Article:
Distribution, Diversity and Fate of Salmonella in Natural Biofilms




Sha, Qiong

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Salmonella enterica strains represent important enteric pathogens that are typically transmitted to humans via food and drinking water contaminated with feces of vertebrate animals. The intestinal tract of vertebrates is typically presumed to be the native habitat of salmonellae, however, recent studies frequently detected Salmonella strains in water, sediments, animals (i.e., fish, turtles) and biofilms even in supposedly clean habitats such as Spring Lake, the spring-fed headwaters of the San Marcos River, Texas. We therefore proposed to monitor these potential human pathogens as they persist in or move through such ecosystems using a combination of traditional enrichment culture techniques in combination with molecular detection and identification tools that allow for highly sensitive, high-resolution analyses of salmonellae. An initial study [Chapter 2, published in Systematic and Applied Microbiology 34, 353-359 (2011)] assessed the diversity and distribution of salmonellae in freshwater biofilms at a fine scale (i.e. in 20 locations from a 324 cm2 area) for two sites in San Marcos, TX, a concrete storm water overflow channel (City Park) and a concrete surface in the spring-fed headwaters of the San Marcos River (Spring Lake) between April and September 2009. The study demonstrated the presence of salmonellae in natural biofilms and a significant micro-heterogeneity with differences in diversity and persistence of salmonellae during the season. The composition of Salmonella strains in the area analyzed changed in time with large differences between early (April, June) and late sampling times (September) within and among sites, except for one strain (S12) that was present at almost all sampling times at both sites, though often at different locations within the area analyzed. Follow-up studies [Chapter 3, published in Microbial Ecology DOI: 10.1007/s00248-012-0106-y (2013)] identified 4 selected strains as serovars Give, Thompson, Newport and -:z10:z39, and confirmed their pathogenicity in feeding studies with the nematode Caenorhabditis elegans demonstrating that pathogenic salmonellae were isolated from heterogeneous aquatic biofilms. Cells of these isolates inoculated into water or biofilms declined numerically within 2 days, reaching the detection limit of our qPCR-based quantification technique (i.e. 103 cells ml-1); however, cells persisted and stayed viable in biofilms in high numbers for some time. The fourth chapter [ accepted by FEMS Microbiology Ecology] focused on the analyses of the diversity of Salmonella in biofilm and water samples from the spring and slough arms of Spring Lake during the drought of 2011, with only one potential run-off event at the beginning of the study. Salmonellae were detected in semi-selective enrichment cultures by end-point PCR during the entire sampling period (11 sampling events during 2 months). From the spring arm site, 73% of the biofilms and 41% of the water samples were positive for salmonellae, while only 9% of the biofilms and 23% of the water samples were positive from the slough arm site. Salmonellae could be isolated from all positive samples, with higher diversity in biofilms compared to water samples, and more strains obtained from the spring arm than from the slough arm. Differences between sites were generally caused by less frequently detected isolates, while the majority of isolates that were present in both biofilms and water from both sites was represented by three strains only. Quantification attempts by qPCR directly in samples without prior enrichment did not result in a reliable detection of salmonellae, suggesting that numbers in all samples were below the detection limit. One of the strains isolated from biofilms was used to assess the potential of fish to transfer salmonellae from heterogeneous aquatic biofilms into feces using controlled aquarium studies with suckermouth catfish (Hypostomus plecostomus) and biofilms on tiles inoculated with salmonellae [Chapter 5]. Neither the presence of fish nor inoculation with salmonellae had detectable effects on the abundance of the microbial community, i.e. all DAPI-stained cells. Numbers of salmonellae quantified by qPCR and by in situ hybridization in water and biofilms, however, decreased fast from an initial value representing about 20% of the DAPI-stained cells to less than 0.01% within 3 days indicating that salmonellae are not persisting in high numbers in these environments, but probably present in low numbers. The results presented in this thesis indicate long-term persistence of Salmonella at considerable diversity, albeit in low numbers, in both water and heterogeneous aquatic biofilms, even in the absence of concurrent runoff that could be expected to contribute to contamination.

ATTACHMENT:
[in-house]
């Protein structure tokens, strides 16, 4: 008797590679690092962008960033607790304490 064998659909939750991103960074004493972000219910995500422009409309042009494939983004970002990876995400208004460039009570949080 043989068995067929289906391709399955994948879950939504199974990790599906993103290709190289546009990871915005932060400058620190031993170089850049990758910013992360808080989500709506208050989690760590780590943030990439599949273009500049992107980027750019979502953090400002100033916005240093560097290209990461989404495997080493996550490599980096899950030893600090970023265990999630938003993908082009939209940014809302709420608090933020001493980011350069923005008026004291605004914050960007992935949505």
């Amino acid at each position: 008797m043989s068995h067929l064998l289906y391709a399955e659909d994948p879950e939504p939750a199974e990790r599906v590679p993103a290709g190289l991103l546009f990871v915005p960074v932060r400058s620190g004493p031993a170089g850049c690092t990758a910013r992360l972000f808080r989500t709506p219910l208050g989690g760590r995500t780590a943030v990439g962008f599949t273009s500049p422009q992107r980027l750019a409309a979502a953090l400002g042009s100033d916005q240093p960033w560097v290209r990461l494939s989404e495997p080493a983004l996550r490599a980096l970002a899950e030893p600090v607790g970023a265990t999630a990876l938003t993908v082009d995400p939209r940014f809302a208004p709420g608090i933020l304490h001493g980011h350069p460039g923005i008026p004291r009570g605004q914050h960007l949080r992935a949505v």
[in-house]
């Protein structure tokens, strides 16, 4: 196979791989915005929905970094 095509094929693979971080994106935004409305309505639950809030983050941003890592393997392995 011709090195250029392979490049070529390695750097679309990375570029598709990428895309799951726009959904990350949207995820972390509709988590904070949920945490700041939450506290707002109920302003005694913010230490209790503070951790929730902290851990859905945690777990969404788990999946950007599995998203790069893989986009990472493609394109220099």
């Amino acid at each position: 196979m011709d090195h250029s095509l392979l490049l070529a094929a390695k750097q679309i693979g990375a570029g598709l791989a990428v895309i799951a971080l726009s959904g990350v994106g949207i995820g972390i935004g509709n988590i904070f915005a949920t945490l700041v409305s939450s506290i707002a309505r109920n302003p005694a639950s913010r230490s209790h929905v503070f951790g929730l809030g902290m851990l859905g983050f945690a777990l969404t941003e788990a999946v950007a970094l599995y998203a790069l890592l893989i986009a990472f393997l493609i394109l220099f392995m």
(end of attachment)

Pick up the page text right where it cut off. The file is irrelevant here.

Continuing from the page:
Salmonellae, Biofilms, Contamination, Pathogen, Diversity, Quantification, Persistence, Food chain, Runoff


Sha, Q. (2012). <i>Distribution, diversity and fate of salmonella in natural biofilms</i> (Unpublished dissertation). Texas State University-San Marcos, San Marcos, Texas.


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